Autonomous vehicle in Milton Keynes

The autonomous vehicle being piloted in Milton Keynes, UK.

Self-driving vehicles are being touted as a big part of the landscape of future cities. Amongst other positive features they are predicted to bring are enabling people to pursue other tasks while being driven, let cars drive more efficiently and drastically reducing the number of road casualties.

But what will be the ultimate cost-benefit balance for cities? A recent piece of research from Brookings, argues that in order to maintain effective governance systems, then public sector management needs to overcome inertia and be more proactive in the face of technological innovation.

Amongst the disruptive technological challenges facing cities are:

  • proliferation of drone technologies;
  • artificial intelligence;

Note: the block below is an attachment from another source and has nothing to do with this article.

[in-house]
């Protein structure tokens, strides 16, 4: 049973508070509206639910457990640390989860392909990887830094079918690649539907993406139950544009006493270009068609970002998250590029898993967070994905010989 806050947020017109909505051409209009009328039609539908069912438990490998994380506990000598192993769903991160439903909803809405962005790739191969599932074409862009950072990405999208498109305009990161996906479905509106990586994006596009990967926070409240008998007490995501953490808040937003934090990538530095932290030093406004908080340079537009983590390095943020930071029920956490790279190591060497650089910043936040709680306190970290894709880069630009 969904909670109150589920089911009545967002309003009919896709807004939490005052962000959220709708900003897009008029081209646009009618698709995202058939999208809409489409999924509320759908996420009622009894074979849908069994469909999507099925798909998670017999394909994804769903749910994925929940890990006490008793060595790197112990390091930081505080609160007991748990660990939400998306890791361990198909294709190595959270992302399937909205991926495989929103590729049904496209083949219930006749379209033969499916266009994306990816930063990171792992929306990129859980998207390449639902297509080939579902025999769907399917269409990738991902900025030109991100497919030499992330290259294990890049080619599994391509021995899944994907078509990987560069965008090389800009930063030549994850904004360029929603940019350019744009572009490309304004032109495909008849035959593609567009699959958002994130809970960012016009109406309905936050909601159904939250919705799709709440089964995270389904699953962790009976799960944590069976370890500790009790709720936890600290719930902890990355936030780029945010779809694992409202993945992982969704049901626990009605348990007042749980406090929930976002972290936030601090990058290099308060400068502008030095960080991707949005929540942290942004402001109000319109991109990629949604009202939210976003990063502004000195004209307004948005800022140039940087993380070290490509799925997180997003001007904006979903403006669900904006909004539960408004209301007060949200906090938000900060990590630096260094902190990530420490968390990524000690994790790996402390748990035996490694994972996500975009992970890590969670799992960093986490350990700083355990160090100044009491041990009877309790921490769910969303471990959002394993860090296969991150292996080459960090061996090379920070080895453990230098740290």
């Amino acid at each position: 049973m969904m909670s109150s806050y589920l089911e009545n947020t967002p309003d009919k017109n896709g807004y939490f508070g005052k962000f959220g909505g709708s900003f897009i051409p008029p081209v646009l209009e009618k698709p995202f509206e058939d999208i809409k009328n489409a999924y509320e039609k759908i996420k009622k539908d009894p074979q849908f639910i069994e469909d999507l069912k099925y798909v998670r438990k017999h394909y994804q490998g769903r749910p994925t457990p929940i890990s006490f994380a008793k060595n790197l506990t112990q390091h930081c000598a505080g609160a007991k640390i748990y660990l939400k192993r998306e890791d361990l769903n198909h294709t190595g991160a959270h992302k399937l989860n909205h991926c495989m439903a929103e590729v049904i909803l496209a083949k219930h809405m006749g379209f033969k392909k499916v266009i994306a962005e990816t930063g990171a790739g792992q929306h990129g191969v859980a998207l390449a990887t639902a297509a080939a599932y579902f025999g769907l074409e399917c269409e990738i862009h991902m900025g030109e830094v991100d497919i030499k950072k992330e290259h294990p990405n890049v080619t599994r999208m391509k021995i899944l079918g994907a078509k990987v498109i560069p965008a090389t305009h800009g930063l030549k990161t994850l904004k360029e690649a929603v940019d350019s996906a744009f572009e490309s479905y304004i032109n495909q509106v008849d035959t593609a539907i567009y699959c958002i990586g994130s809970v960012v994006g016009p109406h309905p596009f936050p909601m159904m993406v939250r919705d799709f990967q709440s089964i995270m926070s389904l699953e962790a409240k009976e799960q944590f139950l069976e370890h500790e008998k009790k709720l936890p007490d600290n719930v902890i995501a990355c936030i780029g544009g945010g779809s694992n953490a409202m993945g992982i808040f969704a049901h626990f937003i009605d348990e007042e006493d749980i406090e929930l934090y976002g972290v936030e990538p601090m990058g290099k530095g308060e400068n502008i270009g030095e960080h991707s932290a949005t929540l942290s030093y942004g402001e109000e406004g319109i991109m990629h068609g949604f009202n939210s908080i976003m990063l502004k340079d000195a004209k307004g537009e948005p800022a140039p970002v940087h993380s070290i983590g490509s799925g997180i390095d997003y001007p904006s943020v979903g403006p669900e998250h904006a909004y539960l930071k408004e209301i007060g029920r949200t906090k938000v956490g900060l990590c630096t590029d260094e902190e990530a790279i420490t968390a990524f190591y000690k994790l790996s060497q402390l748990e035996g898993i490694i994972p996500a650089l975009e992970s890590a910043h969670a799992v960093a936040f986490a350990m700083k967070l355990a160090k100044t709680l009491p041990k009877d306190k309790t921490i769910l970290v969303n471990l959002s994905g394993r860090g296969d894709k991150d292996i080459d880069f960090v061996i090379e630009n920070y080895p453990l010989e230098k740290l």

• autonomous vehicles;
  • 3-D printing;
  • the Internet of things;
  • and peer-2-peer services.

The report's principal author, Kevin Desouza, an associate dean in the College of Public Service and Community Solutions at Arizona State University, argues that policymakers in government manages must chart out trends and study pathways to map out the intended and unintended consequences of these technologies.

Autonomous vehicles could have deleterious consequences for cities, the report says. “It turns out that automated vehicle technology – unlike humans – abides by the law. And that’s bad news for local government revenues. Deep revenue sources acquired from driving-related violations, such as speeding tickets and DUIs, will decrease sharply.”

But, is this true? Ken Strobeck, executive director of the League of Arizona Cities and Towns is one person who disagrees: “I'm assuming that these statements are coming from people that don't have any idea how city budgets operate, because revenue from traffic tickets and DUIs is not a significant source of revenue,” he said, adding: "traffic laws are enforced to promote safety, not make money."

So will the implementation of Intelligent Transport Systems (ITS) and the introduction of autonomous vehicles bring financial benefits or costs to cities, on balance?

The balance sheet